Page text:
Lee Clare - Archaeologist Gobekli Tepe


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Dr. Lee Clare is responsible for the coordination of the Göbekli Tepe Project. He completed his master’s degree at the University of Cologne in 2005, majoring in prehistoric archaeology. Following the completion of his PhD in 2013, which focused Early Holocene climate-culture interactions in the Eastern Mediterranean, he joined the Orient Department of the DAI as a post-doctoral fellow. In 2015 he took on the position of research coordinator of the DFG long-term project at Göbekli Tepe, and in 2019 moved to the DAI’s Istanbul Department where he is now acting consultant for prehistoric archaeology. His areas of academic interest include Neolithisation and Neolithic dispersal processes, Early-Middle Holocene absolute chronologies, culture-climate interaction, prehistoric conflict and cognitive evolution.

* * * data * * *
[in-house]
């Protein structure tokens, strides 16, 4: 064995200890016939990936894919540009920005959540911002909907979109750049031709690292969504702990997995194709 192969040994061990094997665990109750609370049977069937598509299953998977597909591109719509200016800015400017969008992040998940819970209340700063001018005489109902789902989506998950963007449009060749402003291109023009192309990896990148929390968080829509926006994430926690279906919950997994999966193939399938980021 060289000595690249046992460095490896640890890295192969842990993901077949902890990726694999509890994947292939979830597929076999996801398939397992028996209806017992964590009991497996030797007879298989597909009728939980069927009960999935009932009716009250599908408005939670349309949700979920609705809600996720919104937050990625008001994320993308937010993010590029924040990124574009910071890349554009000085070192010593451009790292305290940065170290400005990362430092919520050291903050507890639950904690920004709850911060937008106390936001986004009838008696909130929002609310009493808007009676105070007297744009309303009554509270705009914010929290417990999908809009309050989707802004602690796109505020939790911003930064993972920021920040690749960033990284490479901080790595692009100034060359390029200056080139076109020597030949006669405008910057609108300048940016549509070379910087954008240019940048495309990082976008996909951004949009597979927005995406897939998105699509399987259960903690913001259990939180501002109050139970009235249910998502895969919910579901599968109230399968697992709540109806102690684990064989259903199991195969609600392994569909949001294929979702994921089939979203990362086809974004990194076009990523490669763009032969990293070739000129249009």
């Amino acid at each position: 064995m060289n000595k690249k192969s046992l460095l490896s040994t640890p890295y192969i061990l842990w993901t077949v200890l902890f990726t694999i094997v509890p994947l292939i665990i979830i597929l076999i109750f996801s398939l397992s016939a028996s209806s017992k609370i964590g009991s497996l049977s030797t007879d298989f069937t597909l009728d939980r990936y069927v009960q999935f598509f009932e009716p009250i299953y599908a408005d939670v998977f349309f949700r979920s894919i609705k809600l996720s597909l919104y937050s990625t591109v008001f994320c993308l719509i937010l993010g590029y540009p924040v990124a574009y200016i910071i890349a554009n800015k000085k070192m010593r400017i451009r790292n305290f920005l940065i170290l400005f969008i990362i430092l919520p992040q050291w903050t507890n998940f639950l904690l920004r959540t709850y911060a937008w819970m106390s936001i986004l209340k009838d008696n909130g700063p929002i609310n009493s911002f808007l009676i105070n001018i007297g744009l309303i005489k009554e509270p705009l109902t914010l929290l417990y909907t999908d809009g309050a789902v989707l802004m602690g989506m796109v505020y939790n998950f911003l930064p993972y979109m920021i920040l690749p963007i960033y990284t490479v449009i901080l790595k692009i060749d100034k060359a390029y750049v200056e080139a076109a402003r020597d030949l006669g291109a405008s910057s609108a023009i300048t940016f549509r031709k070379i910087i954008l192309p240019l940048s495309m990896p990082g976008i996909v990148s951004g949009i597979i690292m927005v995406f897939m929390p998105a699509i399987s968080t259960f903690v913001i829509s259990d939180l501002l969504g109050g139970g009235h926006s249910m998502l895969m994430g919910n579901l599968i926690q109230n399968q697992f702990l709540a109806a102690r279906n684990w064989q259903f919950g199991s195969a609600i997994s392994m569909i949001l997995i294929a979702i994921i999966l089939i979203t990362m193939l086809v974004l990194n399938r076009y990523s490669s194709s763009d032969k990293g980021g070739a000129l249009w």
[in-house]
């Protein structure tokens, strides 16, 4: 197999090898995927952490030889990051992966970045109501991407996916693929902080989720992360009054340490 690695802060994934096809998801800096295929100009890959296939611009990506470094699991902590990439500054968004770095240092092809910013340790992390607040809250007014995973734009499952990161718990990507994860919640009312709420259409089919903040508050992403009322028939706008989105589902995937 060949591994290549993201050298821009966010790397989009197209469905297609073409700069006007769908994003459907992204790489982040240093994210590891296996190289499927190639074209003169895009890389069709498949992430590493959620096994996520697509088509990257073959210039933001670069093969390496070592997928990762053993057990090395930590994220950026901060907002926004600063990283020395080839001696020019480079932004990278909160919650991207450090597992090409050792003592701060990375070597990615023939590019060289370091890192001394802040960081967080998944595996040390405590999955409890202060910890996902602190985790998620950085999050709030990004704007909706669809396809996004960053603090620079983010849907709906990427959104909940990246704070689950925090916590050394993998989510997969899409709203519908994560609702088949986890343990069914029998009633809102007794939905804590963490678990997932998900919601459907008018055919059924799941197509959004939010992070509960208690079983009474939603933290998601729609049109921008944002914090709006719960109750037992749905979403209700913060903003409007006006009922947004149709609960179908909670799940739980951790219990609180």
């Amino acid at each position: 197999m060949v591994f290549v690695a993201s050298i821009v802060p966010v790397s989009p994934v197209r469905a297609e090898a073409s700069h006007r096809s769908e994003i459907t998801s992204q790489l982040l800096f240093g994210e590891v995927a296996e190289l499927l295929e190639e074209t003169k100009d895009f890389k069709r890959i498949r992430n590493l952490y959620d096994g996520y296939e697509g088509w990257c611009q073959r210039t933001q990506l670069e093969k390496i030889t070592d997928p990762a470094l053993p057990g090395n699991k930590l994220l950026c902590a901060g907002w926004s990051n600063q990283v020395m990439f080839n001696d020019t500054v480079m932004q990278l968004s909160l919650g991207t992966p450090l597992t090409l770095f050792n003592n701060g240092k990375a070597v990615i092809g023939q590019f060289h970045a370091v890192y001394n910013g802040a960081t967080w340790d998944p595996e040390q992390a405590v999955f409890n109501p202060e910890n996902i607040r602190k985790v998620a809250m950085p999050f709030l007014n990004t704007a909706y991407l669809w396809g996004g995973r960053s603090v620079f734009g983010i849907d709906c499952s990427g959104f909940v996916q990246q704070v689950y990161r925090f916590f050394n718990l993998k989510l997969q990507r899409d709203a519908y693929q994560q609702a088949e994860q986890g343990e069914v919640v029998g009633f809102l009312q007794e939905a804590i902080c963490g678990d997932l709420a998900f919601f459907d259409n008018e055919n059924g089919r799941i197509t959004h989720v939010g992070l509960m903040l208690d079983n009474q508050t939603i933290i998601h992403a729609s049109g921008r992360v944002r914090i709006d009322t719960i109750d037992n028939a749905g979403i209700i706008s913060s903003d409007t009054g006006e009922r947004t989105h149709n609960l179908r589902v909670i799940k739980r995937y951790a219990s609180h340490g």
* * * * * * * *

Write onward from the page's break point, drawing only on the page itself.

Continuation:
The mound of Göbekli Tepe is situated a few kilometres to the northeast of the modern town of  Şanlıurfa in southeastern Turkey. The tell is situated on the highest point of the Germus mountain range towering 750 m above the Harran plain. With a height of 15 m, the mound, which is completely artificial, is spreading on an area of about 9 ha, measuring 300 m in diameter. This immense ruin hill was formed of the debris of monumental constructions dating back to the 10th and 9th millenium BC. Göbekli Tepe was first noted as an archaeological site during a combined survey by the Universities of Chicago and Istanbul in the 1960s (Benedict 1980 – external link) due to its remarkable amount of flint flakes, chips, and tools, but the architecture the mound was hiding remained unrecognized until its re-discovery in 1994 by Klaus Schmidt. Excavations started the following year and are still ongoing, until his untimely death in 2014 lead by Klaus Schmidt. They revealed an monumental architecture not suspected in such an early context and illustrating the outstanding role of this site – not as a settlement, but as a place of cult and ritual.